Before We Met: Dealing With a Spouse's Imperfect Past
"Couples who've had sex before marriage will inevitably have sexual difficulties in marriage."
That's what Joe Beam, marriage expert and president of Family Dynamics Institute, said to a large audience of married couples. Through Family Dynamics Institute's work with thousands of couples, we've learned that the emotional results of premarital sex, in most cases, negatively affect many aspects of a marriage.
More than half of those who marry today bring sexual histories into their marriage, and wringing our hands over the issue isn't going to help those struggling with the consequences in their relationships today.
So what can be done about marriage difficulties that result from premarital sex? I have some suggestions that have helped others who've approached me about the issue.
1. Confess. It's good for the soul, they say. It's also good for your marriage. If he doesn't know you had sex with someone before you married him, he needs to know. He especially needs to know if it is responsible for struggles in the bedroom. He can't fight an enemy he doesn't even know exists and if you want true intimacy with him then you need to share everything about yourself.
Your spouse will probably be hurt by the news. I didn't say it would be easy, but if you want to overcome the guilt and intimacy issues that often come with having a sexual past, you have to eliminate secrets (except of course, what you're getting him or her for Valentine's day). I don't mean you flood your spouse with all the details of your past encounters. Usually telling the basics will suffice, but tell as much as he or she wants to know. That way he knows you aren't keeping secrets from him, and so do you.
An intimate marriage with no secrets can overcome most of life's obstacles. So the first step to overcoming a sexual past is to strengthen your relationship by bringing your past out in the open. Obviously, this is a two-way street.
2. Differentiate. Sometimes each spouse enters marriage with a sexual past. Even if you are guilty of having a sexual past, it's hard to fight the feeling of betrayal if you also discover your spouse committed sexual sins before marriage.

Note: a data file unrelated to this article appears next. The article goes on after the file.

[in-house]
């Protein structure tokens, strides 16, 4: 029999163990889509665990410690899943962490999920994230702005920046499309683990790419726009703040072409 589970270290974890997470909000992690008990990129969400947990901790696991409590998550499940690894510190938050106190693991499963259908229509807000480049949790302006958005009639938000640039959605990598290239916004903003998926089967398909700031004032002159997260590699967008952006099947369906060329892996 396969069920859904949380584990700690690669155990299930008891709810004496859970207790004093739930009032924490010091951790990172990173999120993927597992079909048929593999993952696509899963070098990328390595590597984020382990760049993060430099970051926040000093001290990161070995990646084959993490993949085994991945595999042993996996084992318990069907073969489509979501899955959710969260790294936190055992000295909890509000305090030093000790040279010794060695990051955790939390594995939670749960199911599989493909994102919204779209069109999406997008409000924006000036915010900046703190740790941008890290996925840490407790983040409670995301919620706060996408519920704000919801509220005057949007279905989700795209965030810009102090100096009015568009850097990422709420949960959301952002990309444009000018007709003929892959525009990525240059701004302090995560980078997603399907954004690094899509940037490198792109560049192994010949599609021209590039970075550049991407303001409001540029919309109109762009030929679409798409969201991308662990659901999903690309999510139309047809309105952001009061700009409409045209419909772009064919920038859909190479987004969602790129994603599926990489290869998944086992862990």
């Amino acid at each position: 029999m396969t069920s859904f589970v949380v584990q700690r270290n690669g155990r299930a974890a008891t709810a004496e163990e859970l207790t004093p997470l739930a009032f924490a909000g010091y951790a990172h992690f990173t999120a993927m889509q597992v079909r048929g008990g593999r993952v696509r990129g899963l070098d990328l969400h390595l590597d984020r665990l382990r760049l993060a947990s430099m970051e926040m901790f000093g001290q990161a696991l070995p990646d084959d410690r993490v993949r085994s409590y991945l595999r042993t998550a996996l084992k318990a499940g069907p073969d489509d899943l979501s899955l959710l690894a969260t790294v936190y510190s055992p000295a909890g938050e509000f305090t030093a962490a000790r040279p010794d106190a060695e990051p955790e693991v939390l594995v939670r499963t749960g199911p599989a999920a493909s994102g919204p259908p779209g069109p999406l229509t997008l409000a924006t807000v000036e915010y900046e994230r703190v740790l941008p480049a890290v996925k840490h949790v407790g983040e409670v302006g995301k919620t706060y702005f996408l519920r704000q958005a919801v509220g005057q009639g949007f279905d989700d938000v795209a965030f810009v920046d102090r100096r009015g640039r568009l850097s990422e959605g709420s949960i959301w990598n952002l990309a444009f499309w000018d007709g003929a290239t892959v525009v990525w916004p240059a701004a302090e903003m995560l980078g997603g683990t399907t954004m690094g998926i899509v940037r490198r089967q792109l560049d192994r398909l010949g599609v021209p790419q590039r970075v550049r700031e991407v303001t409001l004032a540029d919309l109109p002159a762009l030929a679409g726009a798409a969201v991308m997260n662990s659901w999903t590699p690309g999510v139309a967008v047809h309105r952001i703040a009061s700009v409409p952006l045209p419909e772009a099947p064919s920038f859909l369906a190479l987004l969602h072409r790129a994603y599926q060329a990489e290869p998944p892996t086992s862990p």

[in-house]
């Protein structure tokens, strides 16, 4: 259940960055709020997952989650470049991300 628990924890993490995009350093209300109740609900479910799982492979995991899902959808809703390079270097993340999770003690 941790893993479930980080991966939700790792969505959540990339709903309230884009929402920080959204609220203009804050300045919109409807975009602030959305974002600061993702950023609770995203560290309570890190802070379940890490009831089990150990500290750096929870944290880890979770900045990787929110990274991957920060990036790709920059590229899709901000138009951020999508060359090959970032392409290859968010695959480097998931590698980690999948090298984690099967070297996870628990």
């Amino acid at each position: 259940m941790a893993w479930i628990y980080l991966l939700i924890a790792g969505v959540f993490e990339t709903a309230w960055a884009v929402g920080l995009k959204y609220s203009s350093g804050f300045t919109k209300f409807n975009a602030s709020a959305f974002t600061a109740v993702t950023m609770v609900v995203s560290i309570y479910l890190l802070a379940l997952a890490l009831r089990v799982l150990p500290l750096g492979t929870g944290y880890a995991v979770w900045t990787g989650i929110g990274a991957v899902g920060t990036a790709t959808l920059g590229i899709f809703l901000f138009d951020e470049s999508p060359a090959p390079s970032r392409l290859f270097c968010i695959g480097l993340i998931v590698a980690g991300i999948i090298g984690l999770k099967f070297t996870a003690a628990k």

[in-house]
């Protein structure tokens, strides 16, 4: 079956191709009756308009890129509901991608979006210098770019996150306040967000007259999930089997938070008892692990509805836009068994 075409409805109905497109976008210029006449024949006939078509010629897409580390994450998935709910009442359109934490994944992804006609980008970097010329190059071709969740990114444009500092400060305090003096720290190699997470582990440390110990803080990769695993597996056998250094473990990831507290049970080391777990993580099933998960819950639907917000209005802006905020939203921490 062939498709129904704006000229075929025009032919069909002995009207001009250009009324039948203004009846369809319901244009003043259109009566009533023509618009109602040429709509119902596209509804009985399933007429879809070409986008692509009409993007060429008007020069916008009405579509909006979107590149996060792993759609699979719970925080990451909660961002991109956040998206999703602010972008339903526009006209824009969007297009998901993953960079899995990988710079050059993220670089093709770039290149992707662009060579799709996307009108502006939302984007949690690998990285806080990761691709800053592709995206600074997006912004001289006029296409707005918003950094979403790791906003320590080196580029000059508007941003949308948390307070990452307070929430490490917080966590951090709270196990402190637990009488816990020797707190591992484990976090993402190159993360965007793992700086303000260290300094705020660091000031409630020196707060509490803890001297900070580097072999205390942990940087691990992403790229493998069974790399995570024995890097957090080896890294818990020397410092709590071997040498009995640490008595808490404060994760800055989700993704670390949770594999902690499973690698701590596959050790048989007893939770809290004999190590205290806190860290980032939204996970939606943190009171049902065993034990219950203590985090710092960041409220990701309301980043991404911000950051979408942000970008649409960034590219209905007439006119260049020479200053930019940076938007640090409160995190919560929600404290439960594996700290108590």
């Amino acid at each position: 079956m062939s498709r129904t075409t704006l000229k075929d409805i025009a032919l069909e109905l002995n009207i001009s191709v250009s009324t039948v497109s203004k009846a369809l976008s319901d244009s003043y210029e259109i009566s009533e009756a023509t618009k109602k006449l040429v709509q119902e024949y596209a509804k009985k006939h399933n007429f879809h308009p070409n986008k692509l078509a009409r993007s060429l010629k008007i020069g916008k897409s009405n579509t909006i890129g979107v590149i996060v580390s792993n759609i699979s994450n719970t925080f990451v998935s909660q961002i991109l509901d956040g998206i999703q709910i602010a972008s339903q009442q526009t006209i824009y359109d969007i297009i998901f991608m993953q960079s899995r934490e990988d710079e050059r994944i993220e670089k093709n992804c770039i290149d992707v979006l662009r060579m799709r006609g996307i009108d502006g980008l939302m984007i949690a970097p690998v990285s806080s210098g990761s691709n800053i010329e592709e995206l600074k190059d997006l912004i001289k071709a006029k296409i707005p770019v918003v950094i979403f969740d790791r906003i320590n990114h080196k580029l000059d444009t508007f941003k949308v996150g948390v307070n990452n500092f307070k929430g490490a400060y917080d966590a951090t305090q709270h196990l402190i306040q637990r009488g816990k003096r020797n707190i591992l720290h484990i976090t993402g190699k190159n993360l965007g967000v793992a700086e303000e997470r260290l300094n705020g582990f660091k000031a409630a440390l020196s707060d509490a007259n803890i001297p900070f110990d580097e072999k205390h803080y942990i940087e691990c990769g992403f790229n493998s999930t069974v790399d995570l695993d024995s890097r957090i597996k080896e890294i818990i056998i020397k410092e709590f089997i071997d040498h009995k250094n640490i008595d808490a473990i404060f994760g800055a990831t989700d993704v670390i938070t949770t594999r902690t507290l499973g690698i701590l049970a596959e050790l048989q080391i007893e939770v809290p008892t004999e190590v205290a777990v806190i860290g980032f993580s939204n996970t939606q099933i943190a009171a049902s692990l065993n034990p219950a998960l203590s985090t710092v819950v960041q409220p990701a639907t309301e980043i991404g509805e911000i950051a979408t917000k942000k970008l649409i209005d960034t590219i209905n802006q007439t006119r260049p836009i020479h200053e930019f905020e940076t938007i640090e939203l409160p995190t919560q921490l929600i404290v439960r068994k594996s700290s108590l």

The reason it hurts to learn of the sexual past of our spouse is due to something I believe God put inside each one of us--the desire for privileged rights with another person. We want to share the most personal parts of ourselves with another person and to experience the same from that person. We want to share something with our spouse that is different and separate from any experience he or she has ever had with anyone else.
When we learn that another person has experienced the deepest, most hidden parts of our spouse, we feel cheated. We feel as though we've been robbed of something that should only belong to us. We actually feel violated by sharing our spouse with another person, even if it happened a long time ago.
Therefore, it is essential that we are able to reclaim that privileged right to our spouse. We've got to have something together that no one else has (or can have) with him or her.
Think and pray long and hard on this: Determine why you chose your spouse over anyone else. Determine what makes your marriage special and unique. Find something that the two of you can cling to as sacred and shared only by the two of you. Use that as a focal point and a continual source of security when you or your spouse experience the guilt, regret, or pain that results from your sexual pasts.
3. Pay attention to the link between your sex life and your emotional health. Many times your sex life reflects the overall health of your relationship. If you have feelings of comfort and happiness at the thought of sex with your spouse, usually your relationship is in good shape. But when you have negative thoughts about sex with your spouse, with the exception of periodic physical complications, many times it means that you and your spouse are emotionally distant.
When your relationship is in good shape, sex should be a natural result. It's the outcome of a good relationship where each spouse feels secure, appreciated, understood and loved. And, after a certain level of emotional health is reached, sex makes vital contributions to the emotional health of a marriage. Make sure you understand the importance of your sexual and emotional relationship with your spouse and act accordingly.
Though these suggestions are not a quick fix, I believe they are effective in addressing the problems that arise from having a less-than-perfect past. Other couples have put these suggestions into practice, and it has worked. I'm convinced they will work in your marriage as well.
Lee Wilson is a ministry consultant at Family Dynamics Institute, a marriage and family ministry that works with churches and concerned Christians to build strong, healthy marriages. You can visit their Web site at www.familydynamics.net or call them at 1-800-650-9995.